Is There a Trade-Off Between Economic Efficiency and a Generous Welfare State? A Comparison of Best Cases of `The Three Worlds of Welfare Capitalismí Consider the abstract:
Do you have any contrary empirical research that you can refer to?A crucial debate in policy-making as well as academic circles is whether there is a trade-off between economic efficiency and the size/generosity of the welfare state. One way to contribute to this debate is to compare the performance of best cases of different types of state. Arguably, in the decade 1985-94, the US, West Germany and the Netherlands were best cases - best economic performers - in what G. Esping-Andersen calls the three worlds of welfare capitalism. The US is a liberal welfare-capitalist state, West Germany a corporatist state, and the Netherlands is social democratic in its tax-transfer system, although not its labor market policies. These three countries had rates of economic growth per capita as high or higher than other rich countries of their type, and the lowest rates of unemployment. At a normative or ideological level the three types of state have the same goals but prioritise them differently. The liberal state prioritises economic growth and efficiency, avoids work disincentives, and targets welfare benefits only to those in greatest need. The corporatist state aims to give priority to social stability, especially household income stability, and social integration. The social democratic welfare state claims high priority for minimising poverty, inequality and unemployment. Using ten years of panel data for each country, we assess indicators of their short (one year), medium (five year) and longer term (ten year) performance in achieving economic and welfare goals. Overall, in this time period, the Netherlands achieved the best performance on the welfare goals to which it gave priority, and equalled the other two states on most of the goals to which they gave priority. This result supports the view that there is no necessary trade-off between economic efficiency and a generous welfare state.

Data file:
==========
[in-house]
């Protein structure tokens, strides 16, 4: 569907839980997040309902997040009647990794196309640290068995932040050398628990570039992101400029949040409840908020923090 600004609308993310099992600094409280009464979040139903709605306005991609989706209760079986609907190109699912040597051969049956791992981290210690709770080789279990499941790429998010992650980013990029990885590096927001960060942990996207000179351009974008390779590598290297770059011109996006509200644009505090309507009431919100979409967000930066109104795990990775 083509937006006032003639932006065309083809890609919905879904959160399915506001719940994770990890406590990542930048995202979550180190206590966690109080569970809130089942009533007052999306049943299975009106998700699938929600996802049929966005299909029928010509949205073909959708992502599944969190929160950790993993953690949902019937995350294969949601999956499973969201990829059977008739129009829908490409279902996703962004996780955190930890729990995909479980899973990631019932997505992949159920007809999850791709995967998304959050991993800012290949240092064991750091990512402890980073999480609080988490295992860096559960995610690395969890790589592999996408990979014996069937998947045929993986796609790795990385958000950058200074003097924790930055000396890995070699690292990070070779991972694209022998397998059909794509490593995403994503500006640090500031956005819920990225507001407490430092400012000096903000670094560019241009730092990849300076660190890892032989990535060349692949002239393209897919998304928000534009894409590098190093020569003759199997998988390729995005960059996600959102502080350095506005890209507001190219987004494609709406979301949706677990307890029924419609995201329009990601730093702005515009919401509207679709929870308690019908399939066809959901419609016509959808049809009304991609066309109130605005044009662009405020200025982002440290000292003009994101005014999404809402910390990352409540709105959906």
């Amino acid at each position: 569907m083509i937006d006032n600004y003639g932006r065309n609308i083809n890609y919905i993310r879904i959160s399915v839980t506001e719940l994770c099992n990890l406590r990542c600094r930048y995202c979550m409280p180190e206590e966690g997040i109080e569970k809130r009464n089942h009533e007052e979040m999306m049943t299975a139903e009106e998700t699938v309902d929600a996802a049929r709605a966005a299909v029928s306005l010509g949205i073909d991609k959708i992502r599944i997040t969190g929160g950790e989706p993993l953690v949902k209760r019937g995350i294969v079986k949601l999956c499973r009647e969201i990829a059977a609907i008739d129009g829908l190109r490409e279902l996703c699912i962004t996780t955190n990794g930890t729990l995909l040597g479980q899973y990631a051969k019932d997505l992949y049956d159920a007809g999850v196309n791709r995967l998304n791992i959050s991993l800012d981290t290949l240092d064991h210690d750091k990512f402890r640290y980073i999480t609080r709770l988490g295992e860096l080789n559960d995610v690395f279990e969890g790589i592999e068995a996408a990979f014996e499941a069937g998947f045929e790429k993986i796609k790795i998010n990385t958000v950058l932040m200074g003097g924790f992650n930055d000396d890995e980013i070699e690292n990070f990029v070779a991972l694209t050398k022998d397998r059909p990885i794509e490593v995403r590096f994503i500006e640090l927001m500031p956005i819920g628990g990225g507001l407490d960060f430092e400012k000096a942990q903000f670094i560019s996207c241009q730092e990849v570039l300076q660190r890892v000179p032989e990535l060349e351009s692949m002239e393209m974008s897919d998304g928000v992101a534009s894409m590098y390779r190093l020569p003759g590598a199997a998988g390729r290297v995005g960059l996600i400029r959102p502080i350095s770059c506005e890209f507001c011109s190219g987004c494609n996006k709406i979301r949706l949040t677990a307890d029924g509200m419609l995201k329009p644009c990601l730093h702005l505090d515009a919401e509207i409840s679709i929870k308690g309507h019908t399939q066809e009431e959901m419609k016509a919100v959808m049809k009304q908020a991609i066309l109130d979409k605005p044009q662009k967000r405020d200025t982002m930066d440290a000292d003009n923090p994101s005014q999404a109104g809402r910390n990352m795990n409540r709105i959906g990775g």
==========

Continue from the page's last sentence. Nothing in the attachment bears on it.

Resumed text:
Conversely, you have no example of successfully implemented laissez-faire capitalism to refer to...which one of us is utopian again?In Spain, during almost three years, despite a civil war that took a million lives, despite the opposition of the political parties . . . this idea of libertarian communism was put into effect. Very quickly more than 60% of the land was very quickly collectively cultivated by the peasants themselves, without landlords, without bosses, and without instituting capitalist competition to spur production. In almost all the industries, factories, mills, workshops, transportation services, public services, and utilities, the rank and file workers, their revolutionary committees, and their syndicates reorganised and administered production, distribution, and public services without capitalists, high-salaried managers, or the authority of the state.